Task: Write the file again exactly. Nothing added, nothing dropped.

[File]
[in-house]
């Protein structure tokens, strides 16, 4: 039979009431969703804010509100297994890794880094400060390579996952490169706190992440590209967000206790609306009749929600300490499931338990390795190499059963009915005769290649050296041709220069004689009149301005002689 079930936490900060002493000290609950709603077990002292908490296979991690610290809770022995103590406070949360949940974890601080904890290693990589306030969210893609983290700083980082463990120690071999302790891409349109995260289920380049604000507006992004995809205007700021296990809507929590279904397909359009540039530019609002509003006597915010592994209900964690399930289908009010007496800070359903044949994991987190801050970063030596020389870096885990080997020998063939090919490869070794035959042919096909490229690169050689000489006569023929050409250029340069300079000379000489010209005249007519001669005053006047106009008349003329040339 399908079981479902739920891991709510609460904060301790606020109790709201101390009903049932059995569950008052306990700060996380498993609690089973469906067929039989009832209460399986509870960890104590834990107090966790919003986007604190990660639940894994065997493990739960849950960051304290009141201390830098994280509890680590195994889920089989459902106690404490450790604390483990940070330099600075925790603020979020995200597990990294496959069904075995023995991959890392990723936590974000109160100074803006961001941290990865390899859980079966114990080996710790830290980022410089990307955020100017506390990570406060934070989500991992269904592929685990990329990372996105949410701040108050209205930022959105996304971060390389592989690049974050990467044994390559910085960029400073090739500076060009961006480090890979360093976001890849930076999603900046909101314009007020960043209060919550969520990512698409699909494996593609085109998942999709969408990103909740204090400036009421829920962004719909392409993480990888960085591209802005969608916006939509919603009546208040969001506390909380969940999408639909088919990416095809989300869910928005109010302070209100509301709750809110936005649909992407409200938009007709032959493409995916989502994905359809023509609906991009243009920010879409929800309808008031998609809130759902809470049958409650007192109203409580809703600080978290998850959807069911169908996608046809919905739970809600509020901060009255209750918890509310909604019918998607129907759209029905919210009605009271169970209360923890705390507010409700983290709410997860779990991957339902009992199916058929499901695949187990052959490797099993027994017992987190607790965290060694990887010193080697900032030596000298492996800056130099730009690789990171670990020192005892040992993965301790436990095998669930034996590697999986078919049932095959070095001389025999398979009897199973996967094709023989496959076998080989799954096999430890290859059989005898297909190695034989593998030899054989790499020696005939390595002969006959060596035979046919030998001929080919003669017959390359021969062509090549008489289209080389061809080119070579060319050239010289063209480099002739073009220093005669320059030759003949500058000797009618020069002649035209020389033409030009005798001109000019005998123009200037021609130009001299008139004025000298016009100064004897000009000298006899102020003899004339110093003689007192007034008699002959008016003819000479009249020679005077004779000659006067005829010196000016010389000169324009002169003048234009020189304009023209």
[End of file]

[in-house]
């Protein structure tokens, strides 16, 4: 039979009431969703804010509100297994890794880094400060390579996952490169706190992440590209967000206790609306009749929600300490499931338990390795190499059963009915005769290649050296041709220069004689009149301005002689 079930936490900060002493000290609950709603077990002292908490296979991690610290809770022995103590406070949360949940974890601080904890290693990589306030969210893609983290700083980082463990120690071999302790891409349109995260289920380049604000507006992004995809205007700021296990809507929590279904397909359009540039530019609002509003006597915010592994209900964690399930289908009010007496800070359903044949994991987190801050970063030596020389870096885990080997020998063939090919490869070794035959042919096909490229690169050689000489006569023929050409250029340069300079000379000489010209005249007519001669005053006047106009008349003329040339 399908079981479902739920891991709510609460904060301790606020109790709201101390009903049932059995569950008052306990700060996380498993609690089973469906067929039989009832209460399986509870960890104590834990107090966790919003986007604190990660639940894994065997493990739960849950960051304290009141201390830098994280509890680590195994889920089989459902106690404490450790604390483990940070330099600075925790603020979020995200597990990294496959069904075995023995991959890392990723936590974000109160100074803006961001941290990865390899859980079966114990080996710790830290980022410089990307955020100017506390990570406060934070989500991992269904592929685990990329990372996105949410701040108050209205930022959105996304971060390389592989690049974050990467044994390559910085960029400073090739500076060009961006480090890979360093976001890849930076999603900046909101314009007020960043209060919550969520990512698409699909494996593609085109998942999709969408990103909740204090400036009421829920962004719909392409993480990888960085591209802005969608916006939509919603009546208040969001506390909380969940999408639909088919990416095809989300869910928005109010302070209100509301709750809110936005649909992407409200938009007709032959493409995916989502994905359809023509609906991009243009920010879409929800309808008031998609809130759902809470049958409650007192109203409580809703600080978290998850959807069911169908996608046809919905739970809600509020901060009255209750918890509310909604019918998607129907759209029905919210009605009271169970209360923890705390507010409700983290709410997860779990991957339902009992199916058929499901695949187990052959490797099993027994017992987190607790965290060694990887010193080697900032030596000298492996800056130099730009690789990171670990020192005892040992993965301790436990095998669930034996590697999986078919049932095959070095001389025999398979009897199973996967094709023989496959076998080989799954096999430890290859059989005898297909190695034989593998030899054989790499020696005939390595002969006959060596035979046919030998001929080919003669017959390359021969062509090549008489289209080389061809080119070579060319050239010289063209480099002739073009220093005669320059030759003949500058000797009618020069002649035209020389033409030009005798001109000019005998123009200037021609130009001299008139004025000298016009100064004897000009000298006899102020003899004339110093003689007192007034008699002959008016003819000479009249020679005077004779000659006067005829010196000016010389000169324009002169003048234009020189304009023209």